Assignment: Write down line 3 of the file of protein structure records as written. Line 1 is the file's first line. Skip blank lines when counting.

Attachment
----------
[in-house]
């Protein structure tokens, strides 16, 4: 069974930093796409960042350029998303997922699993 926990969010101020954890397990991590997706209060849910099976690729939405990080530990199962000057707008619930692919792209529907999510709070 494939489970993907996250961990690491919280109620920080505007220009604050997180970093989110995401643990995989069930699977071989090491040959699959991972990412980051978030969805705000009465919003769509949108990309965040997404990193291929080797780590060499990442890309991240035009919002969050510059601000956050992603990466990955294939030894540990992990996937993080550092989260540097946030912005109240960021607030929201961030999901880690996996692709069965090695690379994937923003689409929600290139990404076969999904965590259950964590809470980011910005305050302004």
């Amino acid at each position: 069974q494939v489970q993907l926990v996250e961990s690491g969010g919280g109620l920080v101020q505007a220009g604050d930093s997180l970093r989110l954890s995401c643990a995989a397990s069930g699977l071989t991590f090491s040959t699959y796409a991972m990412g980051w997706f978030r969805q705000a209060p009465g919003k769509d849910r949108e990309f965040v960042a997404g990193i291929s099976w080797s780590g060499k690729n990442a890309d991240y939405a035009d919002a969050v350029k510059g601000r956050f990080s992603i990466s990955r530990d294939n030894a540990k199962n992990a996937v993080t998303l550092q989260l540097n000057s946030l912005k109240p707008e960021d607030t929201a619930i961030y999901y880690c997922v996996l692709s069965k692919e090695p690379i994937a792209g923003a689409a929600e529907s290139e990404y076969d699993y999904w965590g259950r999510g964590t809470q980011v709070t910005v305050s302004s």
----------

């Amino acid at each position: 069974q494939v489970q993907l926990v996250e961990s690491g969010g919280g109620l920080v101020q505007a220009g604050d930093s997180l970093r989110l954890s995401c643990a995989a397990s069930g699977l071989t991590f090491s040959t699959y796409a991972m990412g980051w997706f978030r969805q705000a209060p009465g919003k769509d849910r949108e990309f965040v960042a997404g990193i291929s099976w080797s780590g060499k690729n990442a890309d991240y939405a035009d919002a969050v350029k510059g601000r956050f990080s992603i990466s990955r530990d294939n030894a540990k199962n992990a996937v993080t998303l550092q989260l540097n000057s946030l912005k109240p707008e960021d607030t929201a619930i961030y999901y880690c997922v996996l692709s069965k692919e090695p690379i994937a792209g923003a689409a929600e529907s290139e990404y076969d699993y999904w965590g259950r999510g964590t809470q980011v709070t910005v305050s302004s």